Friday, January 26, 2018

CDC FluView Week 3: Influenza Still Rising Across United States


Dashing hopes that we might have already seen the peak in this year's flu season, this week's FluView numbers show a still growing winter epidemic, with ILI visits to doctors last week exceeding anything we've seen since the height of the 2009 H1N1 pandemic.
Overall (all ages) hospitalization rates have jumped over the last week from 31.5 laboratory-confirmed influenza-associated hospitalizations per 100,000 population to 41.9, with those over 65 being hardest hit (180+).

P&I mortality - which is often a lagging indicator, and whose numbers reflect deaths for the week ending January 6, 2018 (week 1)  - continues to climb, rising from 8.2% in last week's FluView report to 9.1% this week.

While not quite at the levels seen during the 2013 and 2015 winter flu seasons - given the delays in reporting and the current trajectory - we could see those numbers tested in the next couple of weeks.

Although H3N2 still dominates the fluscape across the United States, we continue to see both H1N1 and Influenza B creeping up in the stats (see chart below) raising the possibility of seeing a second strain take hold later in the spring.

Some additional highlights of this weeks report include:

Weekly U.S. Influenza Surveillance Report

2017-2018 Influenza Season Week 3 ending January 20, 2018

All data are preliminary and may change as more reports are received.

During week 3 (January 14-20, 2018), influenza activity increased in the United States.

Viral Surveillance: The most frequently identified influenza virus subtype reported by public health laboratories during week 3 was influenza A(H3). The percentage of respiratory specimens testing positive for influenza in clinical laboratories slightly increased.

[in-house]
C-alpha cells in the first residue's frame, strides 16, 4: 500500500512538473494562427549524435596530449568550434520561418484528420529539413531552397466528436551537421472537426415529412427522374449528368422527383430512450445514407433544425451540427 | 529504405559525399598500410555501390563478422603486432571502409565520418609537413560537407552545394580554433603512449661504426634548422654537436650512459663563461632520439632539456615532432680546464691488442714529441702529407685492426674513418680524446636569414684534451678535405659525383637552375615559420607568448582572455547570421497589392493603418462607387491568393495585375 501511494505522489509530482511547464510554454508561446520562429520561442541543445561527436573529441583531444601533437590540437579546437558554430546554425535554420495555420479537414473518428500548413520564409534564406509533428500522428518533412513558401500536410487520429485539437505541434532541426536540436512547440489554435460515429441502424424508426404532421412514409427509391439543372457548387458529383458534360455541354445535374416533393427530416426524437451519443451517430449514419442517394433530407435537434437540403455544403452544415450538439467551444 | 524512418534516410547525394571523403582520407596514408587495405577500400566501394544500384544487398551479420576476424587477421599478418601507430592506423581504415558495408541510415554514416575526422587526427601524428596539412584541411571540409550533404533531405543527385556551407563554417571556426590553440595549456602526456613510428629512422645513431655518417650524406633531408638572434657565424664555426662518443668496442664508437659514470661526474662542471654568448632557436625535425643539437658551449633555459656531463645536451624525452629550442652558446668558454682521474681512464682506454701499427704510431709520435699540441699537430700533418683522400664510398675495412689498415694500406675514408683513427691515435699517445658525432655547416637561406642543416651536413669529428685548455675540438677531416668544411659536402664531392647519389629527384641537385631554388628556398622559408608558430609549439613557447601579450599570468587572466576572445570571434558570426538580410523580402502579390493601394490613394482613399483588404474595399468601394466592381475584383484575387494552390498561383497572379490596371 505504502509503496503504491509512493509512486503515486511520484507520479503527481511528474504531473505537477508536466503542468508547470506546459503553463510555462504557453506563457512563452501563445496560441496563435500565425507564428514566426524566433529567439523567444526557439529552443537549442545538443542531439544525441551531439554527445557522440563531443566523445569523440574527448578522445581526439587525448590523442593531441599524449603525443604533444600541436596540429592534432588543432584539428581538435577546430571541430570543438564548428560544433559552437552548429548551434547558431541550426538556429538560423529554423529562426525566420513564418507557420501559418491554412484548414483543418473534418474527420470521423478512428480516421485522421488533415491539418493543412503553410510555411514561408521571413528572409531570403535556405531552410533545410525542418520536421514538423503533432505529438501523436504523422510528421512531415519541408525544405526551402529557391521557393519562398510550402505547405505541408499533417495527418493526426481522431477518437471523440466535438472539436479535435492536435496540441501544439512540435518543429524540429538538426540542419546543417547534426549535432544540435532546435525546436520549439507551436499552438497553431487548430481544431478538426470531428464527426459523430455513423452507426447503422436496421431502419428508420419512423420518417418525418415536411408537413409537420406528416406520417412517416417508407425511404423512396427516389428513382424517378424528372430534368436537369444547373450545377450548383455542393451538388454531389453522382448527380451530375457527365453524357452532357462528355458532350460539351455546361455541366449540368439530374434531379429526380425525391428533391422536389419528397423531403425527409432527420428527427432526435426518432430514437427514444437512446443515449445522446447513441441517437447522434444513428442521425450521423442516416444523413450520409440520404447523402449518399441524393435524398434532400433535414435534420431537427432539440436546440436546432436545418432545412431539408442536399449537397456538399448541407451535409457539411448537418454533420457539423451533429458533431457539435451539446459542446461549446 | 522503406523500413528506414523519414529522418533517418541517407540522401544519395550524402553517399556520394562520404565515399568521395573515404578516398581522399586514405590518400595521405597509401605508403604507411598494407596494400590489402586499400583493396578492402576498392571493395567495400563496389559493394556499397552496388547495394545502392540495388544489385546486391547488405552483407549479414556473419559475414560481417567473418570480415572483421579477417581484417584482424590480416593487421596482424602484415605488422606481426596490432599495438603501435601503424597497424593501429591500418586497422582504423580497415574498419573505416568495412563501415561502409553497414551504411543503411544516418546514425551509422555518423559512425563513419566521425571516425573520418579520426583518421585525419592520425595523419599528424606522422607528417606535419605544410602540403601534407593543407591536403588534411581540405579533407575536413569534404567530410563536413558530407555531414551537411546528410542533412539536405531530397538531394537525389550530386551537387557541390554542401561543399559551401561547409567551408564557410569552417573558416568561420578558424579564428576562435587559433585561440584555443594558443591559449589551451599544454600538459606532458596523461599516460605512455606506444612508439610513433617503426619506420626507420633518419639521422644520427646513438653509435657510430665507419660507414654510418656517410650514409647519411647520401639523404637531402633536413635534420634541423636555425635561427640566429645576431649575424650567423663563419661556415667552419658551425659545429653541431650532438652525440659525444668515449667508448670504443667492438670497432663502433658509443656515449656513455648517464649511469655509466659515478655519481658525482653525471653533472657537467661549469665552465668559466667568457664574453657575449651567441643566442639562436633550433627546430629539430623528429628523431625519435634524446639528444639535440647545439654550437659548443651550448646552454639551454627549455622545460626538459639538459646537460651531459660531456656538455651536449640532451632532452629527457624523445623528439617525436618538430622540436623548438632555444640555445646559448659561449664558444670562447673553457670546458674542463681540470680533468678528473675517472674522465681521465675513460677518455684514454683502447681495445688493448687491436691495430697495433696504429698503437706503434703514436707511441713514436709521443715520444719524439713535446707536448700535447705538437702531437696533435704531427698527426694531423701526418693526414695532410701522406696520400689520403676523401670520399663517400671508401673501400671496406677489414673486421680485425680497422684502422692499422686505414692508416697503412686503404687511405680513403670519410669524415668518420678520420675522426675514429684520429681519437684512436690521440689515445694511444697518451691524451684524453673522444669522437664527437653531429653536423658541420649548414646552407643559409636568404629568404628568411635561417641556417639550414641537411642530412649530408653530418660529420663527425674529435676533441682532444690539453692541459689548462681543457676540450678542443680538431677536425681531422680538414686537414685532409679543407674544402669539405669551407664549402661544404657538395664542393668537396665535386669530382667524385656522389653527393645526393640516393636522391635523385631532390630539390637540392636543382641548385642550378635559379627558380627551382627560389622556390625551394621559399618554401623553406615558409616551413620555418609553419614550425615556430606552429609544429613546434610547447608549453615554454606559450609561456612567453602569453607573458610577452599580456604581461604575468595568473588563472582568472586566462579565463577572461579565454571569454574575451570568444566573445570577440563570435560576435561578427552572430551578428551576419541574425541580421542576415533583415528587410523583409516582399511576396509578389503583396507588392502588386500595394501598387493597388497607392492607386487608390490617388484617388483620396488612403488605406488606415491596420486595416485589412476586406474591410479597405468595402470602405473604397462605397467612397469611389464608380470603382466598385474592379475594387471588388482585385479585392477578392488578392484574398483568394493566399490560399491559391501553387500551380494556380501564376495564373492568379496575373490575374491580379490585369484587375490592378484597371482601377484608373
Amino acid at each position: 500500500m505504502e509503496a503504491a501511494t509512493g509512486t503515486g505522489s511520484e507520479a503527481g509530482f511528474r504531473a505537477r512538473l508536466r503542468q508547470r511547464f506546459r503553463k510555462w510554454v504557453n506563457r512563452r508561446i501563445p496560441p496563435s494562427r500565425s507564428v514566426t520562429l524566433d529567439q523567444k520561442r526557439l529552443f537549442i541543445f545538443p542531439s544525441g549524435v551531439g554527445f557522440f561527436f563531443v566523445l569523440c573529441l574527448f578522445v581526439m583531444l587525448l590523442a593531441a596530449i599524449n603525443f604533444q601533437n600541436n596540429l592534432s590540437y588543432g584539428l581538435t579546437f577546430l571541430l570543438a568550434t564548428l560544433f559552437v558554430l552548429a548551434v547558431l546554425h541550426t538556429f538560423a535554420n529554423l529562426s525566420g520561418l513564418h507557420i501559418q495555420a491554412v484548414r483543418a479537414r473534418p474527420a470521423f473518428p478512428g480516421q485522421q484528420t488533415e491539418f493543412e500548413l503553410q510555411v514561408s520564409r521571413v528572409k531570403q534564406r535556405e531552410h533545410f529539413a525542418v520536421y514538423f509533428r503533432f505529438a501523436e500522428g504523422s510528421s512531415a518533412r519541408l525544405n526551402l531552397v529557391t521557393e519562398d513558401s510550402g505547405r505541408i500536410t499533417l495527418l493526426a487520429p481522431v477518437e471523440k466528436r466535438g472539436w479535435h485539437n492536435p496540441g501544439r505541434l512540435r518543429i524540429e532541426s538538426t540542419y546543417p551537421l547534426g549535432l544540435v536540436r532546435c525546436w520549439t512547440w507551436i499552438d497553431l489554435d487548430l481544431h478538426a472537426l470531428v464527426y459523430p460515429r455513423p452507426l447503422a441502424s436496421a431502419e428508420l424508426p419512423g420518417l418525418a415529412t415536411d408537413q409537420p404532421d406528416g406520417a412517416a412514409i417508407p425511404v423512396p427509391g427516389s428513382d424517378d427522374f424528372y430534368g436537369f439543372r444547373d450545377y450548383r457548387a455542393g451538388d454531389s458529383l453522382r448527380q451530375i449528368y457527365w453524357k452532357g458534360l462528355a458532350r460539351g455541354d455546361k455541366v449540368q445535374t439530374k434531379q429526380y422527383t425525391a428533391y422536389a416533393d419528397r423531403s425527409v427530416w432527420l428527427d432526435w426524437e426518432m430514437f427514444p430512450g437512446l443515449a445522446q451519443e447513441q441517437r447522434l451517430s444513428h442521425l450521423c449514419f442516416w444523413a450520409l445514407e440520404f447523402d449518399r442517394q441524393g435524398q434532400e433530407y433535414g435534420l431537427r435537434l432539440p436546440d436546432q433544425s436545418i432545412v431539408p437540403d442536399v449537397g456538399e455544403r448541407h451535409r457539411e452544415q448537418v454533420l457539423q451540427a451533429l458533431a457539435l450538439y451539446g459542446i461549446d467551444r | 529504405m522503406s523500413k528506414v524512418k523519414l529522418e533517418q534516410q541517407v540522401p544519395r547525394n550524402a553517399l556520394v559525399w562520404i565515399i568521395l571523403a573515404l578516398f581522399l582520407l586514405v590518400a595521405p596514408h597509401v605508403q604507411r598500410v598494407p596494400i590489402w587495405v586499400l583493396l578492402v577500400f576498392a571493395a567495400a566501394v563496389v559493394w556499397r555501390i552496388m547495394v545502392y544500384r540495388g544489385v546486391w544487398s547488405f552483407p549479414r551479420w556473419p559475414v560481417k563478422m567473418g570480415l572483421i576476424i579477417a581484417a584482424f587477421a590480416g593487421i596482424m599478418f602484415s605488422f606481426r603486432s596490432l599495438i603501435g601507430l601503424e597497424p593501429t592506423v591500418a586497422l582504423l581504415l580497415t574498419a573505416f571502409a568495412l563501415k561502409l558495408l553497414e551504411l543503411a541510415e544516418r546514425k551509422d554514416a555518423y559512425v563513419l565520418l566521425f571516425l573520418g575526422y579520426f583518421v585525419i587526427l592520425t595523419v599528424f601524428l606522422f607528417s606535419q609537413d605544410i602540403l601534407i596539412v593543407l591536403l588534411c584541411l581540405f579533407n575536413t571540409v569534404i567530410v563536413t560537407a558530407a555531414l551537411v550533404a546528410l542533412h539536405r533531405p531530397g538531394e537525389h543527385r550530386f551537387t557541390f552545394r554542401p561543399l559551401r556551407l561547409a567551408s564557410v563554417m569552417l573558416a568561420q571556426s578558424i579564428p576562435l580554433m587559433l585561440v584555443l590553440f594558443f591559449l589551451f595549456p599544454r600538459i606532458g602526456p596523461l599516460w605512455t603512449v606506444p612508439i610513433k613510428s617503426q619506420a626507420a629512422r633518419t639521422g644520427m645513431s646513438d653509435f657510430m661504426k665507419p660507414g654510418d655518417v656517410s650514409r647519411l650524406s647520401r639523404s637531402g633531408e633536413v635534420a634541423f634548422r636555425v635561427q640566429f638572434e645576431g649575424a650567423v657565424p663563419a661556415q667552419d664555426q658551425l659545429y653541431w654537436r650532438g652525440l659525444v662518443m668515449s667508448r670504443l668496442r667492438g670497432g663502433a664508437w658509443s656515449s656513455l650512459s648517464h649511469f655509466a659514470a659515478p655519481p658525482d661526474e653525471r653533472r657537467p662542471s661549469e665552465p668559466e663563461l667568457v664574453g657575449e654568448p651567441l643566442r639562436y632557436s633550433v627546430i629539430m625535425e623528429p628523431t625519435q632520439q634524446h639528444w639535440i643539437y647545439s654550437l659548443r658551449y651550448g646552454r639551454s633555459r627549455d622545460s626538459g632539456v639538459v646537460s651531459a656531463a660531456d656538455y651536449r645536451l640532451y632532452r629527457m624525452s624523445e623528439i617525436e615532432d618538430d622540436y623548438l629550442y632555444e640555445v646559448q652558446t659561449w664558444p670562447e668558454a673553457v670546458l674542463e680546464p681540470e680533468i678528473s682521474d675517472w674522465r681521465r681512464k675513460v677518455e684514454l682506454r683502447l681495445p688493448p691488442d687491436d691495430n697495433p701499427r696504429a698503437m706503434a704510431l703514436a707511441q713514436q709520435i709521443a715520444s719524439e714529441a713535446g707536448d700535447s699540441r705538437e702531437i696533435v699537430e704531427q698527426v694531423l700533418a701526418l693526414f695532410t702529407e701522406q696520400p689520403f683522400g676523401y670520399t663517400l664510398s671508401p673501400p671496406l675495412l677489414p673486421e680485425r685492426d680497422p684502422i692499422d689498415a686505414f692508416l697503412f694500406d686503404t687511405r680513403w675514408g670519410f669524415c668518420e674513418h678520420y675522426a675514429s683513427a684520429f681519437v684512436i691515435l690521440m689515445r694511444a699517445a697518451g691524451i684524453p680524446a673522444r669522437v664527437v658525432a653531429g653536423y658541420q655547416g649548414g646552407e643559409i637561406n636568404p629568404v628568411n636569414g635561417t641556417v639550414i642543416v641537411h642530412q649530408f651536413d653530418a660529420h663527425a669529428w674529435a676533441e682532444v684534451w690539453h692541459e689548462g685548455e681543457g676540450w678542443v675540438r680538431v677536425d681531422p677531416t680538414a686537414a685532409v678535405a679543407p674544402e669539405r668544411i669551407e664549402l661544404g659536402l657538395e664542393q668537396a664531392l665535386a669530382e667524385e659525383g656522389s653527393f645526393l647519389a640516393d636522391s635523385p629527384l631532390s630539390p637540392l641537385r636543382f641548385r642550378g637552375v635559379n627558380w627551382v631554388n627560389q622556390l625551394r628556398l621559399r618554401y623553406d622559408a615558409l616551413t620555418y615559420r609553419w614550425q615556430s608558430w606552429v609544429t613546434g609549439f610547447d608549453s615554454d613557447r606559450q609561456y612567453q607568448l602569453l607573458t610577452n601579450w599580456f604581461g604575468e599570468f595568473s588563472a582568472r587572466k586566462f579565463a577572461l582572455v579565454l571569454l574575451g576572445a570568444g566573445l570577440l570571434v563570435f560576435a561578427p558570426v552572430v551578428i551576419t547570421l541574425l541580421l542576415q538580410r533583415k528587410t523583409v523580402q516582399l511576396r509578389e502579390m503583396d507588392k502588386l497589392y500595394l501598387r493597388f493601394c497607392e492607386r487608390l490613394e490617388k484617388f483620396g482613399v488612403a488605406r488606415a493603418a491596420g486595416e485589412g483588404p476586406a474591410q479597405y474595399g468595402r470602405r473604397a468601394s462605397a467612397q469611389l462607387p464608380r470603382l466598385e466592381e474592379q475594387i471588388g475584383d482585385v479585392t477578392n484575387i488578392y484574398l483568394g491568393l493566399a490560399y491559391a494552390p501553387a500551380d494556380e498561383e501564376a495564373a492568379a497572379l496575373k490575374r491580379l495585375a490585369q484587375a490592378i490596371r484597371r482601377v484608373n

Pneumonia and Influenza Mortality: The proportion of deaths attributed to pneumonia and influenza (P&I) was above the system-specific epidemic threshold in the National Center for Health Statistics (NCHS) Mortality Surveillance System.
Influenza-associated Pediatric Deaths: Seven influenza-associated pediatric deaths were reported.
Influenza-associated Hospitalizations: A cumulative rate of 41.9 laboratory-confirmed influenza-associated hospitalizations per 100,000 population was reported.
Outpatient Illness Surveillance:The proportion of outpatient visits for influenza-like illness (ILI) was 6.6%, which is above the national baseline of 2.2%. All 10 regions reported ILI at or above region-specific baseline levels. New York City, Puerto Rico, and 39 states experienced high ILI activity; the District of Columbia and five states experienced moderate ILI activity; three states experienced low ILI activity; and three states experienced minimal ILI activity.
Geographic Spread of Influenza:The geographic spread of influenza in Puerto Rico and 49 states was reported as widespread; Guam reported regional activity; the District of Columbia and one state reported local activity; and the U.S. Virgin Islands reported sporadic activity.
         (Continue .. . . )

With potentially 6 to 10 weeks left of influenza, it isn't too late to get a flu shot.  And whether you've had the jab or not, always practice good flu hygiene (wash hands, cover coughs, and STAY HOME IF YOU ARE SICK).

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